Lectio Divina is an ancient prayer form developed by the Benedictines in the 6th century, a way to deeply pray with Scripture. One read attentively, pondered, as Mary did, the word of God, responded back to God, and rested in simple contact with him. In the 12th century a monk called Guigo decided to divide it into more definite steps. For me over time this prayer became less formal and more of a flow that happens naturally in the Spirit. In fact with long practice it is just the way I hear and respond to Scripture when I am really paying attention. Maybe that is how this prayer arose before it had a set of concrete steps to follow. The pray-er experienced a natural, Holy Spirit guided progression between attentive reading, deep prayerful pondering and simple rest in loving awareness and receptivity to God’s presence.
It was cool of Guigo to organize this into steps however. The steps helped me a lot when I was new to it and still do sometimes especially when I am upset and can’t focus. Also everyone is different. Some people pray more freely with a sense of order and clarity. Others do best with spontaneity and receptivity. God loves both of these and can work with equal grace with every soul, no matter the preference.
Here are the steps.
Step One Lectio: First, slowly and reflectively read a passage of the Bible three times, paying special attention to any word or phrase that catches your attention.
Step Two Meditatio: Quietly ponder the word or phrase that stands out to you slowly repeating it in silence. Ask the Lord what he is saying to you in this Word, brought to your attention by the Holy Spirit.
Step Three Oratio: When you receive light on what God is saying in your soul through that word or phrase, respond back to God in prayer, perhaps asking for all that you need to carry out his will, or maybe in praise and thanksgiving; whatever is appropriate. Have a conversation with him.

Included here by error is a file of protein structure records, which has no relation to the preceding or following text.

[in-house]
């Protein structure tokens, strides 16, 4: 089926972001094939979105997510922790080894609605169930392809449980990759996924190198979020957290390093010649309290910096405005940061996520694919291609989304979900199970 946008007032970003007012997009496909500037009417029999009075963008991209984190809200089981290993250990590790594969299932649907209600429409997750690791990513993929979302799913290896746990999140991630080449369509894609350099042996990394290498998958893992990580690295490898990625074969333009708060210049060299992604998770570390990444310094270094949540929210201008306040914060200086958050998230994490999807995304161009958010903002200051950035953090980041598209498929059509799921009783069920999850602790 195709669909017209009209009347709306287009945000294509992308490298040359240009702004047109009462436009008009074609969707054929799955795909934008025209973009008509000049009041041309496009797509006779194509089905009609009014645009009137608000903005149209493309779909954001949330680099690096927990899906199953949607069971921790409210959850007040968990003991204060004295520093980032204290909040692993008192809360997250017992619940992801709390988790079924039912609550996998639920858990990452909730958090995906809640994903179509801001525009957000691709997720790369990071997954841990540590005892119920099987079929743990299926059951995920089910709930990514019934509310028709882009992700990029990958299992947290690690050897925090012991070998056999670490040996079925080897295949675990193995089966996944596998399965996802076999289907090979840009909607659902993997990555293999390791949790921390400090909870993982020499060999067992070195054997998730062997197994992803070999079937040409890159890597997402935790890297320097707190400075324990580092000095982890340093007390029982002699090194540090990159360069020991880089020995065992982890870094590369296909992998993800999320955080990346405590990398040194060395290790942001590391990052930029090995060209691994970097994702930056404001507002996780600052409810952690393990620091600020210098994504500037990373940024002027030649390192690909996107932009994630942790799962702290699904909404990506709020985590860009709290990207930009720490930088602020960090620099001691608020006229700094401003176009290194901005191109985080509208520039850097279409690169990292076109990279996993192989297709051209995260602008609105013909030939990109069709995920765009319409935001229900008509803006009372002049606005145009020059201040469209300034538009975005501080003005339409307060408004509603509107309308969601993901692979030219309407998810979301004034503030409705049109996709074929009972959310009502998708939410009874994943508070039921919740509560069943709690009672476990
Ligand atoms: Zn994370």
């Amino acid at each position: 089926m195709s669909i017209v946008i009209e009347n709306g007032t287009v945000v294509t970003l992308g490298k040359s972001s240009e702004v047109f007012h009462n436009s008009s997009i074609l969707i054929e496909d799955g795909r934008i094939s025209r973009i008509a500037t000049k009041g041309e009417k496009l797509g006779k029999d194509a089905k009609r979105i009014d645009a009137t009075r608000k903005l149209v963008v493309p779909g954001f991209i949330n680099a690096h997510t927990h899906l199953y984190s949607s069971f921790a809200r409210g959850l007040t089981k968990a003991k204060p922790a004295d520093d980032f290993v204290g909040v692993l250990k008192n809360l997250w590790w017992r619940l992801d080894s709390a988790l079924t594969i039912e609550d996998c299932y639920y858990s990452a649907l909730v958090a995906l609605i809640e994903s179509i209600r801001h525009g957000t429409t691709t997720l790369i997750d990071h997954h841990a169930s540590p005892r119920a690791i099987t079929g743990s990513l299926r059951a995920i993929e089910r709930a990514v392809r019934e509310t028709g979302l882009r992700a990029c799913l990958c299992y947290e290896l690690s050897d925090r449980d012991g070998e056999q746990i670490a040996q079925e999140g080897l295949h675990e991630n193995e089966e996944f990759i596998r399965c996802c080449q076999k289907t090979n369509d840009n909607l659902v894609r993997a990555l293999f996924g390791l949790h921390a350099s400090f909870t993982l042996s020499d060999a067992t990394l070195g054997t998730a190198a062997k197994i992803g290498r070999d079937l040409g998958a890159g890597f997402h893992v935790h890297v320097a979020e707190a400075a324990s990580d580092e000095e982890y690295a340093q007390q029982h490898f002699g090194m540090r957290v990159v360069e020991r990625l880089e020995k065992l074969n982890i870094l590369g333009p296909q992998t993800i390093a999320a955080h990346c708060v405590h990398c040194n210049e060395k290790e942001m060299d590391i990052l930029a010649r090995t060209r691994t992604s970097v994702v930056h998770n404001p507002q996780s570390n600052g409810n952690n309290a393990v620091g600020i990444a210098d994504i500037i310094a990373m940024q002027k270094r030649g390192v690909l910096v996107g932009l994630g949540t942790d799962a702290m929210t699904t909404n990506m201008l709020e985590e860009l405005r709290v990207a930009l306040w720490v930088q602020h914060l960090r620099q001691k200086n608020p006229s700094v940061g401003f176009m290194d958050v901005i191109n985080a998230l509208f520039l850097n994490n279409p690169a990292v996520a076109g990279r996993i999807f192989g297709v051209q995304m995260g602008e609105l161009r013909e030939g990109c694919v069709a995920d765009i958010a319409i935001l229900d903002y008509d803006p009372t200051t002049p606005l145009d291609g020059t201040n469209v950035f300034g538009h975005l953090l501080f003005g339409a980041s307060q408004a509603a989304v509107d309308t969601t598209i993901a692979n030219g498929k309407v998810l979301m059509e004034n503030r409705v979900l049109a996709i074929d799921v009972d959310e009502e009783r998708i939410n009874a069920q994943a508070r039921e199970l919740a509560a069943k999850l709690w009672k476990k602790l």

Step Four Contemplatio: Rest now in simple love, in communion with him for a time.
Some people will add:
Step Five Actio: Like Mary after the Annunciation, arise with haste and act on what you have received in prayer! (Luke 1:39)
Encounters with God don’t always lead us into immediate service but if they do go with it!
If I don’t have a particular Biblical passage in mind I choose from the mass reading of the day. I consider the readings of the day to be chosen by the Holy Spirit. If none of these particularly catch my attention I pick the Gospel reading. 🙂
You can find the daily readings here https://bible.usccb.org
The number of minutes you pray Lectio Divina is up to you. God will definitely be there throughout regardless. He is unlimited by time. 5, 10, 15 or 30 minutes will all work. I tend to set a a quiet alarm so I am not tempted to worry about time. I know the sound will call me back at the right moment and I can relax into prayer.
If you are new to silent interior prayer, I suggest you start with 5 or 10 minutes at first. You are more likely to make a habit of prayer when you feel you can succeed and are less likely to feel overwhelmed and avoid it. Baby steps!
Some people say to pray at the same hour in the same place every day. You may find this helpful in creating the habit and sticking with it. At times I have found that helpful too.
To me any quiet and solitude I can find will work. And anyway I like to change things up now and then.
Always remember that God responds to any good faith approach. He doesn’t get all weird, scrupulous or worried about things the way we do. He just wants to be with us.
“All I need is Jesus, His will, and silence.” – St. Miriam of Jesus Crucified
See? That’s pretty simple.